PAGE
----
In my searching travels, I also came across metal ground quivers which can also hold a bow, but I’d seen a wooden one at the club for a hybrid longbow and that had been created by its owner. I am not that handy at woodwork, so I eventually found them for sale here, but they’re also rather pricey at £30+
Yet this is something that I could really do with for outdoor target shooting. It’s just something to hold the bow off the ground and keep it dry while chatting or collecting arrows.
I was just about to settle for a metal Cartel ground quiver for about £12 inc. postage when…
… miraculously, after spending far too long searching for such things, I found (and bought) this second hand item on eBay for a fiver:
Not a bad find!
Update: When I was in the shop buying my bow, I asked the salesman-archer if he had those walking sticks/bow rests with the ground spike and antlers atop. (I knew they used to sell them because of a dead link I found online.) Well, it turns out he used to make them and it was he who sold them to the company online that still stocks them. He told me to get a roe antler for a few quid off eBay, a birch staff, and attach with 2-part epoxy resin. Then drill a hole in the bottom for a tent peg with the hook sawn off. I might well give this a go as it’ll be a lot cheaper than the £50 they are online.
While I remember…
During the 3D shoot, the men’s barebow winner told me that, apart from years of practice, the answer is to tune your equipment. He pointed out most people can’t be bothered, so they never score as well as they could. Indeed, when I shared this info with another beginner they said immediately, “Oh, but who can be bothered doing all that?”
I had asked what tuning was and the simplified response, while scoring a shot on the 3D range, was, to summarise: altering the nocking point on the string until it hits a sweet spot that feels just right, then shooting long bare-shafts and cutting them down until they’re just right, meaning the “spine” or stiffness of them is just right.
So, of course, I plan to do this, but maybe not until my next-again bow, with new arrows, when I’ve got 6 months to a year in hand and my shooting is more consistent and my understanding great enough to be able to determine what qualifies as right.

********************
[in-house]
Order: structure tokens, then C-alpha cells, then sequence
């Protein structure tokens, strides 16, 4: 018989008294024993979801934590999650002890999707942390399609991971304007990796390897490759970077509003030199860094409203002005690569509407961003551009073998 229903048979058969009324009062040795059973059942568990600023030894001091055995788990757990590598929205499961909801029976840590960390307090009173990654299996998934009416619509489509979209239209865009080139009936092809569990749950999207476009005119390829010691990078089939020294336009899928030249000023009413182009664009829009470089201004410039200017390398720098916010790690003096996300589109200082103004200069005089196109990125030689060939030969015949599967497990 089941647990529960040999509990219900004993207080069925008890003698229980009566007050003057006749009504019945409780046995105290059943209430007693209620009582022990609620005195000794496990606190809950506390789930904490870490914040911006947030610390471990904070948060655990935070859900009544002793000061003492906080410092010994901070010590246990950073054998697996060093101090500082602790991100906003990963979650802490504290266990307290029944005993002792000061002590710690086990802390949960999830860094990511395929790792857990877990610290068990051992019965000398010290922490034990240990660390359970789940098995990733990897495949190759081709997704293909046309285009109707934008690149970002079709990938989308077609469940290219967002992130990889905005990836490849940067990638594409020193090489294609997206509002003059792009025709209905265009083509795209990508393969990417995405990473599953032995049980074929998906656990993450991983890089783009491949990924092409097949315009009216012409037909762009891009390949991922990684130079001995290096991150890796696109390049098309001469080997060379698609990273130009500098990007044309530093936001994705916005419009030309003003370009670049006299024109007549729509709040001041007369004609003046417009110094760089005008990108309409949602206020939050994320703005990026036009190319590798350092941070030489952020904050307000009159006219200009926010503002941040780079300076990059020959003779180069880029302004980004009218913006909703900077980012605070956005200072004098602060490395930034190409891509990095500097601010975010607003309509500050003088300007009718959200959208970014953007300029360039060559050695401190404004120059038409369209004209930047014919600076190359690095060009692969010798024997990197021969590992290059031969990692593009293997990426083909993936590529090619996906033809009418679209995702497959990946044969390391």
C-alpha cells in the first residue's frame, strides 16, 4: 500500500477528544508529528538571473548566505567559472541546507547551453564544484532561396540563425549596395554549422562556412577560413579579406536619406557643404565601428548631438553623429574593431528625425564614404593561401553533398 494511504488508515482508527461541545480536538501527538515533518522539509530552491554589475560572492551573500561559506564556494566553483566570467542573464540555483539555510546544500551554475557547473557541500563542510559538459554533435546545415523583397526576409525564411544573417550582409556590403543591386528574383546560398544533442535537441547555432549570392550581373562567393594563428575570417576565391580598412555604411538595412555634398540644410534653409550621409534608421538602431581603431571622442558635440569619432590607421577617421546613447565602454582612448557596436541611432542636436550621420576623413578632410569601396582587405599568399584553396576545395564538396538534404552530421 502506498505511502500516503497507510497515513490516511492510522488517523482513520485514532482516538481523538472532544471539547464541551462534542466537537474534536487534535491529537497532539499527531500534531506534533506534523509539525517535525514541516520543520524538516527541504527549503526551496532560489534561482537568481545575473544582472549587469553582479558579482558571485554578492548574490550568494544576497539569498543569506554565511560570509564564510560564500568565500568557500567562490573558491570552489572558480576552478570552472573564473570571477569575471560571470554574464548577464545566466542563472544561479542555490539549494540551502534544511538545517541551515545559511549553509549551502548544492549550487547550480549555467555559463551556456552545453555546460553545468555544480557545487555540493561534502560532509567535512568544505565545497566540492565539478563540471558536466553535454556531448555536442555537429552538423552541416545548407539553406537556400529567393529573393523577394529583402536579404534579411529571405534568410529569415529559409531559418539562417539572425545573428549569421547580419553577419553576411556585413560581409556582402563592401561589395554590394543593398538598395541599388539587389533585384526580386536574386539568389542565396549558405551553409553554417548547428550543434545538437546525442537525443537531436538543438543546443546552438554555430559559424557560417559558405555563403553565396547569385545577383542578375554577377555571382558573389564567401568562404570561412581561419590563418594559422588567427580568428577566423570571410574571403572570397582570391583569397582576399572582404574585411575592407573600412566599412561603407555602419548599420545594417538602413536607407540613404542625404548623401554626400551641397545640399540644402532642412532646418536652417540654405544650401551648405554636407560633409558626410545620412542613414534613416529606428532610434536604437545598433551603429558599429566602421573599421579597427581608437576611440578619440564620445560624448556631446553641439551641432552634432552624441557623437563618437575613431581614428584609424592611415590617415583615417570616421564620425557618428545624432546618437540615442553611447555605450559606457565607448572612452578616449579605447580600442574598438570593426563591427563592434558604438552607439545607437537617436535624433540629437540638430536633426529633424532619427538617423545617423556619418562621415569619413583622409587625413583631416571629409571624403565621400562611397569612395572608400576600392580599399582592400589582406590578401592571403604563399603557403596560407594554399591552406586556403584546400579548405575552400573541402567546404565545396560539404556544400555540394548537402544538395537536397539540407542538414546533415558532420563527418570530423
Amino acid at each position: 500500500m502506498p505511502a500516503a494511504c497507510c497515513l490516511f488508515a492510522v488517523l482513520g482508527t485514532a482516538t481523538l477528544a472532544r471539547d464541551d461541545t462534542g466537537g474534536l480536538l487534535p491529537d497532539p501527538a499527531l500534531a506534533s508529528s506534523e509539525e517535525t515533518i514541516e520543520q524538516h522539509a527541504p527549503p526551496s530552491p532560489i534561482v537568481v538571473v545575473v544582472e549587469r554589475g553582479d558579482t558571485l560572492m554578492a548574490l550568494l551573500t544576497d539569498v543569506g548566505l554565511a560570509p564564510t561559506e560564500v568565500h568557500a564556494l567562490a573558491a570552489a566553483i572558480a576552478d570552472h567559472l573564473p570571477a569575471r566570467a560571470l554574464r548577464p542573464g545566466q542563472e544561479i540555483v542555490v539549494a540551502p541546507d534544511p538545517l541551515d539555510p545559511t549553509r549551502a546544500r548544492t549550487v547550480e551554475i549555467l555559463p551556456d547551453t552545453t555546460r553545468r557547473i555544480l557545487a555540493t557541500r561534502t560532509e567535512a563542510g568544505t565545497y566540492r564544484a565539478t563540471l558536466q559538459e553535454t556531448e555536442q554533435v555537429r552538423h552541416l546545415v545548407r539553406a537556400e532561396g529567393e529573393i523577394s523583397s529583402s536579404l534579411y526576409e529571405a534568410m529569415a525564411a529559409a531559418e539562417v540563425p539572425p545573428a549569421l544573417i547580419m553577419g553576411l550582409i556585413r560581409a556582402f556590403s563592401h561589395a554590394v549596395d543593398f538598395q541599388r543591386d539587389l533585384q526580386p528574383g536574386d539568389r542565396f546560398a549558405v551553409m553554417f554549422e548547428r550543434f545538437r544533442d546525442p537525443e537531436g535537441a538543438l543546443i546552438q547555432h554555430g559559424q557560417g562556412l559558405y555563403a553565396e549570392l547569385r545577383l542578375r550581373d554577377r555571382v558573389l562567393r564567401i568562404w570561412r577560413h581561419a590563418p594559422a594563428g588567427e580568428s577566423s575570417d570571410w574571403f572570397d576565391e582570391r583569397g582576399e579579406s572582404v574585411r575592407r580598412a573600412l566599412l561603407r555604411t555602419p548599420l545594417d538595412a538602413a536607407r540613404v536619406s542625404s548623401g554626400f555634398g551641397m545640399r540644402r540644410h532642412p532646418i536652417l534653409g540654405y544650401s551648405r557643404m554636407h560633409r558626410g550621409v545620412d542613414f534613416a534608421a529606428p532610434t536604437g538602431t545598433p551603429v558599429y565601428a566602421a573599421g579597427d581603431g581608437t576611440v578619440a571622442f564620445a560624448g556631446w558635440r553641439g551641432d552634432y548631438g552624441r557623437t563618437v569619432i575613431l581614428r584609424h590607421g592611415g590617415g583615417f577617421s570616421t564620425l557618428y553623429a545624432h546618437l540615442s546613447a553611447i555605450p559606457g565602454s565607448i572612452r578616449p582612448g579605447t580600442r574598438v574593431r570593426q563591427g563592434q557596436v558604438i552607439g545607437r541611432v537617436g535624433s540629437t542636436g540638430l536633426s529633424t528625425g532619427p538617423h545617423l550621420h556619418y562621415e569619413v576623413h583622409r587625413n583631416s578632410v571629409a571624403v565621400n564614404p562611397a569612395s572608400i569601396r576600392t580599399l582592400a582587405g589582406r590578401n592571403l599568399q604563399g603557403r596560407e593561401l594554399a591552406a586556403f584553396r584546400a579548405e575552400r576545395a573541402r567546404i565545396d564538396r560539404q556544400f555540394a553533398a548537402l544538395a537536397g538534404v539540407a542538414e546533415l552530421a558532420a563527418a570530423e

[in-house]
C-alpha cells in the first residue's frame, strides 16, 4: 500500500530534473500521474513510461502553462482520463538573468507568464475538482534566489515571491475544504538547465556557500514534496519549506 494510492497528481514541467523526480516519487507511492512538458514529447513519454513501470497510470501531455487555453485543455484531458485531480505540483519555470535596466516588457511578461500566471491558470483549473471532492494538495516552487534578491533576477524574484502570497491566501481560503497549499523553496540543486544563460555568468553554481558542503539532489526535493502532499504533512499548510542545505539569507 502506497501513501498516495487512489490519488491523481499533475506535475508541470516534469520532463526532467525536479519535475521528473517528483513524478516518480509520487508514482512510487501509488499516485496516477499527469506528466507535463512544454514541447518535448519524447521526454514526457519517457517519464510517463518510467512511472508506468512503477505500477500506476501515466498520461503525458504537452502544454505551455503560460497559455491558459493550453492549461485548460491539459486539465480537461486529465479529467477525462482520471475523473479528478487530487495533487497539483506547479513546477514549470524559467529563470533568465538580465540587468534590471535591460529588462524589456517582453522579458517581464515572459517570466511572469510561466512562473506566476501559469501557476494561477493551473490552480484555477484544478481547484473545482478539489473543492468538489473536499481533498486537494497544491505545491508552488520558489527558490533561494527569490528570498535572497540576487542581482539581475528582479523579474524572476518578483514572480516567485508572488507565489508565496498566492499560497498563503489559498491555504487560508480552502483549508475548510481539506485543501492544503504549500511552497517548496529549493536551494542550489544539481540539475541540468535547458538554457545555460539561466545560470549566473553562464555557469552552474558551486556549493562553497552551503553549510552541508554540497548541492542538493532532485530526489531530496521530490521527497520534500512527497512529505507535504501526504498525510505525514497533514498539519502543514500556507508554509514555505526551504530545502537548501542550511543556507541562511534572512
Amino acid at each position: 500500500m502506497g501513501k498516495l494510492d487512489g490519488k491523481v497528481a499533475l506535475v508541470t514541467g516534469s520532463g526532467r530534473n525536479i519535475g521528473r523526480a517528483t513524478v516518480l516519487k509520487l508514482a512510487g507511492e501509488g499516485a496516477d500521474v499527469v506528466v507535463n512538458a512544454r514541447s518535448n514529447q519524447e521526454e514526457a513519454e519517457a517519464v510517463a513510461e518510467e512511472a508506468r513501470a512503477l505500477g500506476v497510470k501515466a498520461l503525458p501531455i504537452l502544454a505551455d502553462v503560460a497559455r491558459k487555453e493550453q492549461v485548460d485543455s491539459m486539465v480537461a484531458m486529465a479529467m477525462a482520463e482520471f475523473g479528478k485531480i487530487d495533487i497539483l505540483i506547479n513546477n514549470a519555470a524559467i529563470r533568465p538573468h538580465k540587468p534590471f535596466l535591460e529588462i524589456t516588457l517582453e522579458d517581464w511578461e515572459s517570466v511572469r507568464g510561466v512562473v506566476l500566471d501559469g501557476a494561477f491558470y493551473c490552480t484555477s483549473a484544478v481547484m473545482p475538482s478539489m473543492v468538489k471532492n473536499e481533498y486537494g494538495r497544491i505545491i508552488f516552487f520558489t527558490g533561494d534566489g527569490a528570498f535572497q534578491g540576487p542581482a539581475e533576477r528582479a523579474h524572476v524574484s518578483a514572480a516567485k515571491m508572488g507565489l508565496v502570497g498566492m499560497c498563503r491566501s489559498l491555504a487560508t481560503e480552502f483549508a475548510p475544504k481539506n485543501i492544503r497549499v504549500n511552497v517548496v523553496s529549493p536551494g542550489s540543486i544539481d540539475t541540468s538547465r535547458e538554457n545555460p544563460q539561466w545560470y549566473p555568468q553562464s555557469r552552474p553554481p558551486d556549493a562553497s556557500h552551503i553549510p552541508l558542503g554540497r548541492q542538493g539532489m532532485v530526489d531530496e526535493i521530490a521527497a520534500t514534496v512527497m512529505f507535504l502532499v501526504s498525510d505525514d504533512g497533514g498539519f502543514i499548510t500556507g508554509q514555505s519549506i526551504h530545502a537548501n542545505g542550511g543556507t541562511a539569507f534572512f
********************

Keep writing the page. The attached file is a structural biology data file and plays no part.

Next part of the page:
On that note, making my own arrows sounds like it will be necessary. I’m told a good jig only costs about £40. And I like the idea of disappearing into the garage to make my own arrows, there’s something romantic about that idea, like it’s a type of meditation.
The second thing I learnt was that Henry Bodnik (of Bearpaw bows) wrote a book about instinctive archery. This I need to track down.
I’ve discovered that the first book written about archery in the English language was Toxophilus 1545 by Roger Ascham. It’s available for download online as it’s long since out of copyright. I’ve had a glance through it and it’s not going to be an easy read, but I hope some day to have a go at it.
It can be read or downloaded in various formats here.
One thing I haven’t done yet is buy any equipment. There’s lots to think about just trying to determine what bow to get, nevermind the plethora of other accoutrements out there.
I’ve read about people half-filling their quivers with oats to stop the arrows rattling together (probably hunters). One person had a magnet in their back quiver to hold the arrow tips. This stops them falling out when bending over, and gives them a reassuring click when you put them in it.
Metal strips can be applied to wooden arrows so they can be found by a metal detector if you’ve been shooting out in the field or at outdoor targets and lost one. There’s also glow in the dark paint so you can go back at night and find arrows more easily.
No doubt there’s a host of different little tricks-of-the trade like these, and I look forward to learning more and finding out if they’re actually useful. But the first hurdle is getting to the point where I can get my own equipment and I’m not even close yet – still three more beginner lessons to go!